Marc Benioff, CEO at Salesforce.com, and cloud evangelist, extraordinaire, took the stage yesterday at Oracle World and tried to put cloud computing in his own little box. I wasn't there, mind you, but I was following along via Twitter, and Benioff, a very smart man with a lot of vision, was dead wrong here.
First Lauen McKay tweeted this:
"Benioff: What we need is a cloud computing test. We need to look, are we buying more hw and sw? are upgrades happing automatically or is..."
So first of all Benioff wants a litmus test that defines cloud computing in his company's terms.
Then according to Brent Leary, he said this:
Benioff: beware of the false cloud....as he shows an image of an IBM machine... #oow10
Ah, so there you have it. There is the "real cloud" and the so-called "false cloud." You probably know where this is heading, but if you need me to spell it out, the "false cloud" is the private cloud. In Benioff's rather narrow minded view, if it isn't exactly like Salesforce, it's not "real."
This is not the path this discussion should be headed, certainly not with one of the founding fathers of public cloud computing leading the way. We don't need to be pigeon-holing the technology like this. There is plenty of room for everyone in the big cloud computing tent and many folks will take one path or the other. Many more will combine the two.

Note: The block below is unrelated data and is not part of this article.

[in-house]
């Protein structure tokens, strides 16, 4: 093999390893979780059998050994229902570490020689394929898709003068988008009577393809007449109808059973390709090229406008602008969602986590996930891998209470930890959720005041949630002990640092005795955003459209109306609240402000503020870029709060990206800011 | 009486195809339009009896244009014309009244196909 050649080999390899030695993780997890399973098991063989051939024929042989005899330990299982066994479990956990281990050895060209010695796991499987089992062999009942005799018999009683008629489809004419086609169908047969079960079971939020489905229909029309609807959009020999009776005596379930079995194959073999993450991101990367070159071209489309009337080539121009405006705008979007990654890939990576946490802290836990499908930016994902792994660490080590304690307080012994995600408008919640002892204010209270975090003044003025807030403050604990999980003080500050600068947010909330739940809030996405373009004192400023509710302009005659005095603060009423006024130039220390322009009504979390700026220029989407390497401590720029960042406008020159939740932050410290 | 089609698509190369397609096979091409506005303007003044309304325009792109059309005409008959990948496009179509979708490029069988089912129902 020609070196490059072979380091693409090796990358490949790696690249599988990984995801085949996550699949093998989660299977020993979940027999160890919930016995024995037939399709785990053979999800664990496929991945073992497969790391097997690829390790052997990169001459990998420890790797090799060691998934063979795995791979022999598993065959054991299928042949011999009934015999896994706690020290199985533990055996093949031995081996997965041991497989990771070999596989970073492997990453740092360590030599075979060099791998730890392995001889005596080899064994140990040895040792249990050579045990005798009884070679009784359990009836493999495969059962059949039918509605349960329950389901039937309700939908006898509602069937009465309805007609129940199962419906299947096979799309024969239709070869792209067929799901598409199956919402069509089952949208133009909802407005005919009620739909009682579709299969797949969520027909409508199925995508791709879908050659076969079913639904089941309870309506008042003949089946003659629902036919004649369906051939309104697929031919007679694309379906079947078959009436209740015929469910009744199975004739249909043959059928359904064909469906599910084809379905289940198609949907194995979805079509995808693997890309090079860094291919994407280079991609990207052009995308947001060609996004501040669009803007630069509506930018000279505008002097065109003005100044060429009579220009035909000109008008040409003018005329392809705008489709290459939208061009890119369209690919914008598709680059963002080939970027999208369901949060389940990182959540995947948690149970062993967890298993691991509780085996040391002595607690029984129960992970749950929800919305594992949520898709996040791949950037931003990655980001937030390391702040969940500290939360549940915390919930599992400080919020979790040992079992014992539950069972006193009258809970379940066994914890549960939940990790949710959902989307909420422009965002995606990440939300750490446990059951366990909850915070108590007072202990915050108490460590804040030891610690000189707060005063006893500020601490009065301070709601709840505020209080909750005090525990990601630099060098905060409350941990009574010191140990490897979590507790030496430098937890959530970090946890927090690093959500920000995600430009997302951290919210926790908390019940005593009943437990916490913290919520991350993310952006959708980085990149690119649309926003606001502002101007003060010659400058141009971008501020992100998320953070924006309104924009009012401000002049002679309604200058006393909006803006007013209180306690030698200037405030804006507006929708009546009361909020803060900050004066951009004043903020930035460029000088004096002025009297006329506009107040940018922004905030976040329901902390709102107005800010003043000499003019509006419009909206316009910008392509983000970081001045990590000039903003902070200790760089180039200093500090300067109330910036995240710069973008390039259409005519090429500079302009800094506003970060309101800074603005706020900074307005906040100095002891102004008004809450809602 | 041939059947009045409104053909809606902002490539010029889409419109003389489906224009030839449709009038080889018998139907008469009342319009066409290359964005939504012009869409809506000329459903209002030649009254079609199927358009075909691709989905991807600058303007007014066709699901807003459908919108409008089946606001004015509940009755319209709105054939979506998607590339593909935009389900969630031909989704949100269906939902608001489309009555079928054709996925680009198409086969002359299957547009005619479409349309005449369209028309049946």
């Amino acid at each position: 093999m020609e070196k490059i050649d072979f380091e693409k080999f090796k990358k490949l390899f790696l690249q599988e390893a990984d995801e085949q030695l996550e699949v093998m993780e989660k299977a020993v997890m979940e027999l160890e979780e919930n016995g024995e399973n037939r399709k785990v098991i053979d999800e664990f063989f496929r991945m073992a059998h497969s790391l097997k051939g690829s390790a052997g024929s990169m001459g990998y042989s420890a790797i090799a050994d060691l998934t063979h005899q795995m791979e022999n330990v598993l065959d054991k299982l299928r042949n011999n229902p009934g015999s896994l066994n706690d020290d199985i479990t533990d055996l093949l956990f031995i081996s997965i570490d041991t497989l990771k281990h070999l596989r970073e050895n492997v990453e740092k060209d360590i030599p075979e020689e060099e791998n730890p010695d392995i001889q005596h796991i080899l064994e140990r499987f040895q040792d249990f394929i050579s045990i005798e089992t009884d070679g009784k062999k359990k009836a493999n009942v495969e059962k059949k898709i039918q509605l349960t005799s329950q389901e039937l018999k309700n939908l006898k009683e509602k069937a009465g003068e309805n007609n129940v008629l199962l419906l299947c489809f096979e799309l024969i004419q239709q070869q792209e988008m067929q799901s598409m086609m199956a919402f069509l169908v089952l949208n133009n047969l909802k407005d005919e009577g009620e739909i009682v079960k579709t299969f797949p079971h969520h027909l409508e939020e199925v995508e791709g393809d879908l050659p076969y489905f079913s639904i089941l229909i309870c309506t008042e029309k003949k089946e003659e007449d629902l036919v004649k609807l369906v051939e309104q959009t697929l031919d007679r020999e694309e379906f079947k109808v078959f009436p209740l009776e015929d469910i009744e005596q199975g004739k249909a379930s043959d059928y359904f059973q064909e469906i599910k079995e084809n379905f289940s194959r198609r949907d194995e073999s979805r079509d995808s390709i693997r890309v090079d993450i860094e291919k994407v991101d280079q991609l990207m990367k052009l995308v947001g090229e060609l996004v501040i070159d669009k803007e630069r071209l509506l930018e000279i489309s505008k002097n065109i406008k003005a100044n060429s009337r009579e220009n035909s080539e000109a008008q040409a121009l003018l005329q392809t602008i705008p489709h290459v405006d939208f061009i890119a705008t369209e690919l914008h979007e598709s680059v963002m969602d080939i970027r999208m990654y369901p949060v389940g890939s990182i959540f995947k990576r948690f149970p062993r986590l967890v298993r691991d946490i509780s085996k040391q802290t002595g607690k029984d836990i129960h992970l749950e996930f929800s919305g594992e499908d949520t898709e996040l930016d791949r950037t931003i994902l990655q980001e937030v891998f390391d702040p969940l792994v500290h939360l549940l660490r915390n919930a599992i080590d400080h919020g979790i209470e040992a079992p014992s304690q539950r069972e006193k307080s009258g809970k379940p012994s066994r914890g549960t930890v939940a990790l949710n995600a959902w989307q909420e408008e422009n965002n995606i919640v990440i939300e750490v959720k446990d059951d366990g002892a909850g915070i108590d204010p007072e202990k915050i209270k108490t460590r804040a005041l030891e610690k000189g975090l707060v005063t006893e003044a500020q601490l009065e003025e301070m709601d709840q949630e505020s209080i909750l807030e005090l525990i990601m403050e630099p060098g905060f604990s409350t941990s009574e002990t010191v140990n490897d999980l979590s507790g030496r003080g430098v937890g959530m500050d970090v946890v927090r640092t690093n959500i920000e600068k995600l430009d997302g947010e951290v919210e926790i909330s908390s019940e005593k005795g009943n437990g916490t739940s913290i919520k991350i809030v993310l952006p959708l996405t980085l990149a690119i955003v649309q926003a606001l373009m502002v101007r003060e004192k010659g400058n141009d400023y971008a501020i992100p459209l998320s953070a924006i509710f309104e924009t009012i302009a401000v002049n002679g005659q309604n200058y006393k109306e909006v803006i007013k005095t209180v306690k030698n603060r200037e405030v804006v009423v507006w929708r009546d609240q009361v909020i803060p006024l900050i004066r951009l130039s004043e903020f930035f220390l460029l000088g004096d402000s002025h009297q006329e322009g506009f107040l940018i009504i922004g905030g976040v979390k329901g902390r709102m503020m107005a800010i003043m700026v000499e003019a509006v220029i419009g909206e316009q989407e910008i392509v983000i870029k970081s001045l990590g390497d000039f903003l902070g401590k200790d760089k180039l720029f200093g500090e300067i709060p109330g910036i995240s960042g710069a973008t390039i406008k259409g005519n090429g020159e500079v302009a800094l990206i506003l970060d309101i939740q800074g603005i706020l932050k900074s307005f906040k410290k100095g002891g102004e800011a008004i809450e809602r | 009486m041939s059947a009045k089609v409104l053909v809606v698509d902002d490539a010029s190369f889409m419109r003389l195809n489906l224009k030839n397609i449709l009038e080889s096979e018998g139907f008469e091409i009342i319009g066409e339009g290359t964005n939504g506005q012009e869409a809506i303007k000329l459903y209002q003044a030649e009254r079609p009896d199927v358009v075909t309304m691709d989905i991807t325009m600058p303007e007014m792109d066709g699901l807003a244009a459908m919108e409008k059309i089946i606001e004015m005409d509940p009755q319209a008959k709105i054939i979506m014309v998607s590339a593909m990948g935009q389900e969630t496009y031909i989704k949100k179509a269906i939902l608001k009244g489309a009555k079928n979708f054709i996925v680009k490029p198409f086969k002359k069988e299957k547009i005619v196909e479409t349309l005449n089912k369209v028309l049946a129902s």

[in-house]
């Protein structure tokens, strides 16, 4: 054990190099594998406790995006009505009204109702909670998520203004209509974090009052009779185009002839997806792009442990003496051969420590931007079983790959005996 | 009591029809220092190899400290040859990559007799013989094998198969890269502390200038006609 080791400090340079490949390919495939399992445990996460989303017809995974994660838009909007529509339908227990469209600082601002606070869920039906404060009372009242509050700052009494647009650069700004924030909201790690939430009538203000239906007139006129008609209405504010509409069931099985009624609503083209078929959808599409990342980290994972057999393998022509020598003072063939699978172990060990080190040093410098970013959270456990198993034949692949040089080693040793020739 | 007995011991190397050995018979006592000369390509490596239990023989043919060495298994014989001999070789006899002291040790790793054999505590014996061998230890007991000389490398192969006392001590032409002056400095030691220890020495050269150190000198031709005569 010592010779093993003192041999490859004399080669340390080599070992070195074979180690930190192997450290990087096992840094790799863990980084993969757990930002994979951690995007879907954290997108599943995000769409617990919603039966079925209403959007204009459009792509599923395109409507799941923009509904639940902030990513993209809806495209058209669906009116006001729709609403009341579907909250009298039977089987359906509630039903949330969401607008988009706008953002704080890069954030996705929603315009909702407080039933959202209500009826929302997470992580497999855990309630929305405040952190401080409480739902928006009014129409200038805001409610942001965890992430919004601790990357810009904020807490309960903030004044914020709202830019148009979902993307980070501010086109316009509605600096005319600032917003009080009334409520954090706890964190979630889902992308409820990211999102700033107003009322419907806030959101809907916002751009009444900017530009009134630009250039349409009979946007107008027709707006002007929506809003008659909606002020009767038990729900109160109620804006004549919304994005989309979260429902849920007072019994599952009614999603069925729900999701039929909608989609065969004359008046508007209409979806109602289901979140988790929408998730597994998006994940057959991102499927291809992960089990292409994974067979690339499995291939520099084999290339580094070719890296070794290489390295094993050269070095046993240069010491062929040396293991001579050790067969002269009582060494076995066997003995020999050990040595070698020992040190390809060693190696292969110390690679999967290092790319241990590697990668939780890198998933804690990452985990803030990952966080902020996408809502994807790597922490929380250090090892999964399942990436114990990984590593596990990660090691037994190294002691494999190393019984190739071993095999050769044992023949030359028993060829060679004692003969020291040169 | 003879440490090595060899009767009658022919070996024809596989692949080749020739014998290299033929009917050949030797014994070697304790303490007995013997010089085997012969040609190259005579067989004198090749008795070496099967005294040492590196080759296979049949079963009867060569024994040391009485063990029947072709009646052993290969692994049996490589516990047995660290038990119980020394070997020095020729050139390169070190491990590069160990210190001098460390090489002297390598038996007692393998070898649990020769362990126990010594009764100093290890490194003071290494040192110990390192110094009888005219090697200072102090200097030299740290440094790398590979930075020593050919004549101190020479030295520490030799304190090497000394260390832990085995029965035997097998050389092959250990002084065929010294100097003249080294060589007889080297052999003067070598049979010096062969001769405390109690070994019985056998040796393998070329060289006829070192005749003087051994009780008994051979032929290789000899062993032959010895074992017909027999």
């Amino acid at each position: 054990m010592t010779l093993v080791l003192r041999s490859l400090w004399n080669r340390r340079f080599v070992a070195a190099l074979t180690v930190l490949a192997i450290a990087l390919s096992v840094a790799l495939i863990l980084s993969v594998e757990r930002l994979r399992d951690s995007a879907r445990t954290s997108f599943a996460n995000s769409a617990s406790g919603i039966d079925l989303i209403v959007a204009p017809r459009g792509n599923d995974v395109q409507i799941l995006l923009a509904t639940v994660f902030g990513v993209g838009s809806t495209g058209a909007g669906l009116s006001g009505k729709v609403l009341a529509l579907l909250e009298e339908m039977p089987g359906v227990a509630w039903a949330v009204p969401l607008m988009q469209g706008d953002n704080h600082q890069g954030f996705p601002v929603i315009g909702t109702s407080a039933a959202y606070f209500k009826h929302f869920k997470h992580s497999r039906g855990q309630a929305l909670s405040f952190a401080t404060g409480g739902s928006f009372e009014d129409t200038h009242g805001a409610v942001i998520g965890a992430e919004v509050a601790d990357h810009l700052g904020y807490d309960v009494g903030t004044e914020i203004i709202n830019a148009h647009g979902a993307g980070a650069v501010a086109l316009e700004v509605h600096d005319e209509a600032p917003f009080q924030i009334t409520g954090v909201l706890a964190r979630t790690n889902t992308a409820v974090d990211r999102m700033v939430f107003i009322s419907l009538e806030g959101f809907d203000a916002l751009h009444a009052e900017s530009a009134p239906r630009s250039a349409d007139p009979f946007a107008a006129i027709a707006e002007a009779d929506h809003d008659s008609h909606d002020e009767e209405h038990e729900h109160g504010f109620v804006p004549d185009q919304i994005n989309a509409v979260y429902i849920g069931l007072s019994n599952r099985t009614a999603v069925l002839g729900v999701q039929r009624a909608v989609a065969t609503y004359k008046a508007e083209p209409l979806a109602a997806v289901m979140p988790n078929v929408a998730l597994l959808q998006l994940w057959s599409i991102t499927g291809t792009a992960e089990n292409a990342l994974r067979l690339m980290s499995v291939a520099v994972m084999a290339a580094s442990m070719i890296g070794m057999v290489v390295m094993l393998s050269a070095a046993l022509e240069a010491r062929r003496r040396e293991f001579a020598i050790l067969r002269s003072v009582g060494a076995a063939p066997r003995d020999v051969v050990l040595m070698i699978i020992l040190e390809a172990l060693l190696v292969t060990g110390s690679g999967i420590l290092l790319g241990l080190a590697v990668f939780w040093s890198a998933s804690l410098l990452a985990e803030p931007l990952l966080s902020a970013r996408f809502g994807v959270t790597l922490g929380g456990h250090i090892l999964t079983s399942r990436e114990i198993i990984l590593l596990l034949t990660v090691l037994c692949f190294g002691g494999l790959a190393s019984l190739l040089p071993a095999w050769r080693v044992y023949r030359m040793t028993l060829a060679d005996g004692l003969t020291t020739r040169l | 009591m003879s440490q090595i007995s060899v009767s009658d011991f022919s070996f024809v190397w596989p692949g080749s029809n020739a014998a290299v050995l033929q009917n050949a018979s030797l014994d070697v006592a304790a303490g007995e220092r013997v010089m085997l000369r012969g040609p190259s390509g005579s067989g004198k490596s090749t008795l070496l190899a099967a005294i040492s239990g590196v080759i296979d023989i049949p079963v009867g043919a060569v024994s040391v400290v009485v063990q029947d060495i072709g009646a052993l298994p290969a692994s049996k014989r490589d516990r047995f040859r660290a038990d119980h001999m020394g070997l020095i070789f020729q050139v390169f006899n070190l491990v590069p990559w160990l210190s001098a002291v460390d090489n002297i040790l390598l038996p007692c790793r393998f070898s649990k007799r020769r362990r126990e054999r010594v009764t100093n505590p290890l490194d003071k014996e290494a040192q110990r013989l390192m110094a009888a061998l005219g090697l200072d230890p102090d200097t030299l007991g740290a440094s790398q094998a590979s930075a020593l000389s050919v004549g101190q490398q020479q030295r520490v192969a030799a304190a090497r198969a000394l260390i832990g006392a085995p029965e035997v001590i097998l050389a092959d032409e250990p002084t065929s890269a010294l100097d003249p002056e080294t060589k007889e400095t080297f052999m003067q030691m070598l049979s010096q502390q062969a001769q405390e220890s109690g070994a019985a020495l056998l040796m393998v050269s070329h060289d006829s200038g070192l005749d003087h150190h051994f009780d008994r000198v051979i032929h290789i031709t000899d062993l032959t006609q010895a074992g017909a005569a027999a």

Salesforce.com lead the way in cloud computing when nobody else thought much of the model. You have to give Benioff high marks for having the foresight to create an entirely new business model and convincing people to take their customer data and place it on someone else's servers.
But the way Benioff does cloud computing is not the only way to do it. Many companies want to get the same efficiencies that Salesforce.com gets (using just 1500 servers for 83,000 customers). Why should a company that that wants to keep its data on its own servers be denied the same advantages of the cloud?
It's taking the same model that Benioff has been championing all these years and moving it in-house behind the firewall. It's no less valid, no less legitmate, no less real--because it's private on your own servers.
Let's put an end to this us versus them mentality right now because there is no good reason to have this argument. Public, private or hybrid, you do what's best for you and don't concern yourself with narrow definitions and semantic hair splitting.
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